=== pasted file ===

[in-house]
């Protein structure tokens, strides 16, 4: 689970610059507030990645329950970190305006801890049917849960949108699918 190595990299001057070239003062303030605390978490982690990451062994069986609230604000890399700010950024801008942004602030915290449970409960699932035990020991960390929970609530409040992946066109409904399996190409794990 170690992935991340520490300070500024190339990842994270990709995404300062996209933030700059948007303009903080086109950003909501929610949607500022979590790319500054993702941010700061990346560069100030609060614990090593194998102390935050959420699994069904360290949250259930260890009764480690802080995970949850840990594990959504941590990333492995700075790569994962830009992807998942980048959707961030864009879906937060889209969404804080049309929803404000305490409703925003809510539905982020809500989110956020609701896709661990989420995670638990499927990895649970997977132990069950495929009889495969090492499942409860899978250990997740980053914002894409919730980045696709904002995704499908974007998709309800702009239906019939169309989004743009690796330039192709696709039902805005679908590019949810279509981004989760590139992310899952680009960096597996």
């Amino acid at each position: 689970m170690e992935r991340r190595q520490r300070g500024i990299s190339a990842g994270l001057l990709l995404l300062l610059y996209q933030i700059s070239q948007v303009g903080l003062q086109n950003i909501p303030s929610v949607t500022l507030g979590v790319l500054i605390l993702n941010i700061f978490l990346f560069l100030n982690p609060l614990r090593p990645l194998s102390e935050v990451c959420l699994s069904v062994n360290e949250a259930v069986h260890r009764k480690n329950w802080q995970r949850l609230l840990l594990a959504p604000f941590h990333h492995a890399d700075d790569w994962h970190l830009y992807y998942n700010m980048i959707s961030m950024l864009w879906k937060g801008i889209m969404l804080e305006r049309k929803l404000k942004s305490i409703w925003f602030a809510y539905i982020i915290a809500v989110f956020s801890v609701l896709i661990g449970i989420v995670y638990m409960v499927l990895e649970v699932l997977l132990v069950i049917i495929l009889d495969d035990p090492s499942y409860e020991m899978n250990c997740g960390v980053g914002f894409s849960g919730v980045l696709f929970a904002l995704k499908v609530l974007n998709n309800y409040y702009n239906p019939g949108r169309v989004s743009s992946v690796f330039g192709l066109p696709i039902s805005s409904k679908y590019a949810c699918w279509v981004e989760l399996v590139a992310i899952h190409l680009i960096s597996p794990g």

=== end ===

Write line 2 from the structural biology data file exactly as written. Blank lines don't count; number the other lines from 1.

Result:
């Protein structure tokens, strides 16, 4: 689970610059507030990645329950970190305006801890049917849960949108699918 190595990299001057070239003062303030605390978490982690990451062994069986609230604000890399700010950024801008942004602030915290449970409960699932035990020991960390929970609530409040992946066109409904399996190409794990 170690992935991340520490300070500024190339990842994270990709995404300062996209933030700059948007303009903080086109950003909501929610949607500022979590790319500054993702941010700061990346560069100030609060614990090593194998102390935050959420699994069904360290949250259930260890009764480690802080995970949850840990594990959504941590990333492995700075790569994962830009992807998942980048959707961030864009879906937060889209969404804080049309929803404000305490409703925003809510539905982020809500989110956020609701896709661990989420995670638990499927990895649970997977132990069950495929009889495969090492499942409860899978250990997740980053914002894409919730980045696709904002995704499908974007998709309800702009239906019939169309989004743009690796330039192709696709039902805005679908590019949810279509981004989760590139992310899952680009960096597996």